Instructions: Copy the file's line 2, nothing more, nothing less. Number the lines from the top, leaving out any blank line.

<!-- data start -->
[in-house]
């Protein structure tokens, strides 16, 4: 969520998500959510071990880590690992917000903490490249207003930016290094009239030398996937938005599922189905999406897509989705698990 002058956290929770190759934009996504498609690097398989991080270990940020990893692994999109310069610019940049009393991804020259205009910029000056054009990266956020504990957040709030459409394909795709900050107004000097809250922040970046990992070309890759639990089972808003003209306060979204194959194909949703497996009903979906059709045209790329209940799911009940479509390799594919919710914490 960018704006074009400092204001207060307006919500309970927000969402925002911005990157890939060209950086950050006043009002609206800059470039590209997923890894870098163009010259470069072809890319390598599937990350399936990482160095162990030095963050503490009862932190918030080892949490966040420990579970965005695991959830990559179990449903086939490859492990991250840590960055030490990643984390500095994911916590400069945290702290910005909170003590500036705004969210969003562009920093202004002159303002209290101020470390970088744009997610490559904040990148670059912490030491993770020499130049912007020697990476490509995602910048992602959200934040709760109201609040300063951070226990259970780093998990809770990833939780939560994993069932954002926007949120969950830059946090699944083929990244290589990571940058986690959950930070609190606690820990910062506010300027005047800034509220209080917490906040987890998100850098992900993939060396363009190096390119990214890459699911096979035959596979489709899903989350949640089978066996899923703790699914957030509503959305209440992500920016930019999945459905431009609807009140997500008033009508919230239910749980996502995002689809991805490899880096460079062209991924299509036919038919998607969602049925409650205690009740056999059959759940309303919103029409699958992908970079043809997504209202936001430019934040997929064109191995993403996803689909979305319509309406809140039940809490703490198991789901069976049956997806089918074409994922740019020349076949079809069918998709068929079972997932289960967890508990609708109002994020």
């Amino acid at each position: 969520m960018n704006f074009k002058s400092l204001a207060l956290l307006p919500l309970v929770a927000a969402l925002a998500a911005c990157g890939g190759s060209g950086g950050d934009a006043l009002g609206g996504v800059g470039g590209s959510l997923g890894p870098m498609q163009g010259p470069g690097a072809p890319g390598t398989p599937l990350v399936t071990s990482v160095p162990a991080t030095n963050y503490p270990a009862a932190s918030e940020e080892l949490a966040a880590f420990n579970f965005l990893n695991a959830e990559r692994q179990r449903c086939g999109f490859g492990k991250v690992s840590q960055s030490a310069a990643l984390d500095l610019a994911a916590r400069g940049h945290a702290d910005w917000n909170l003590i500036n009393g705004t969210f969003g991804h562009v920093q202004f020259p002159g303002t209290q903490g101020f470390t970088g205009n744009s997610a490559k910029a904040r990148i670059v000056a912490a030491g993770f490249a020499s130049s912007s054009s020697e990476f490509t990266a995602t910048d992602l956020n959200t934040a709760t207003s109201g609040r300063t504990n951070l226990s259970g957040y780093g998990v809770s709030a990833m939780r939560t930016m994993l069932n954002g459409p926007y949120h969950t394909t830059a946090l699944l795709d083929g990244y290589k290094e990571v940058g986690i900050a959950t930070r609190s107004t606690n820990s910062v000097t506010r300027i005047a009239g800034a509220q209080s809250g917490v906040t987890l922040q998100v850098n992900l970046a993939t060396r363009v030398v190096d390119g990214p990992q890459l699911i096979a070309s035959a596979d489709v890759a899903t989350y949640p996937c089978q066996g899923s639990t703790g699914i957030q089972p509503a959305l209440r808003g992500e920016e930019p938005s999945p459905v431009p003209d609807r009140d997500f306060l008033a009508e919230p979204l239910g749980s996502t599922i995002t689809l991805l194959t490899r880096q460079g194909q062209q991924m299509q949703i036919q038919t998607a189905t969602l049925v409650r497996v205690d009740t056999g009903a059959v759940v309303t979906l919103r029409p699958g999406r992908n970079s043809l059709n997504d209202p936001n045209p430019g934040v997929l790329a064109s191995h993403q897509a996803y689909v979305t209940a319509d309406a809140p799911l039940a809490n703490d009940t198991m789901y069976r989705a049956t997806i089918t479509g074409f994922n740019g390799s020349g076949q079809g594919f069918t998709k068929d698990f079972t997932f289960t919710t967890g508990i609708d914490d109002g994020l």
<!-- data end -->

């Protein structure tokens, strides 16, 4: 969520998500959510071990880590690992917000903490490249207003930016290094009239030398996937938005599922189905999406897509989705698990 002058956290929770190759934009996504498609690097398989991080270990940020990893692994999109310069610019940049009393991804020259205009910029000056054009990266956020504990957040709030459409394909795709900050107004000097809250922040970046990992070309890759639990089972808003003209306060979204194959194909949703497996009903979906059709045209790329209940799911009940479509390799594919919710914490 960018704006074009400092204001207060307006919500309970927000969402925002911005990157890939060209950086950050006043009002609206800059470039590209997923890894870098163009010259470069072809890319390598599937990350399936990482160095162990030095963050503490009862932190918030080892949490966040420990579970965005695991959830990559179990449903086939490859492990991250840590960055030490990643984390500095994911916590400069945290702290910005909170003590500036705004969210969003562009920093202004002159303002209290101020470390970088744009997610490559904040990148670059912490030491993770020499130049912007020697990476490509995602910048992602959200934040709760109201609040300063951070226990259970780093998990809770990833939780939560994993069932954002926007949120969950830059946090699944083929990244290589990571940058986690959950930070609190606690820990910062506010300027005047800034509220209080917490906040987890998100850098992900993939060396363009190096390119990214890459699911096979035959596979489709899903989350949640089978066996899923703790699914957030509503959305209440992500920016930019999945459905431009609807009140997500008033009508919230239910749980996502995002689809991805490899880096460079062209991924299509036919038919998607969602049925409650205690009740056999059959759940309303919103029409699958992908970079043809997504209202936001430019934040997929064109191995993403996803689909979305319509309406809140039940809490703490198991789901069976049956997806089918074409994922740019020349076949079809069918998709068929079972997932289960967890508990609708109002994020």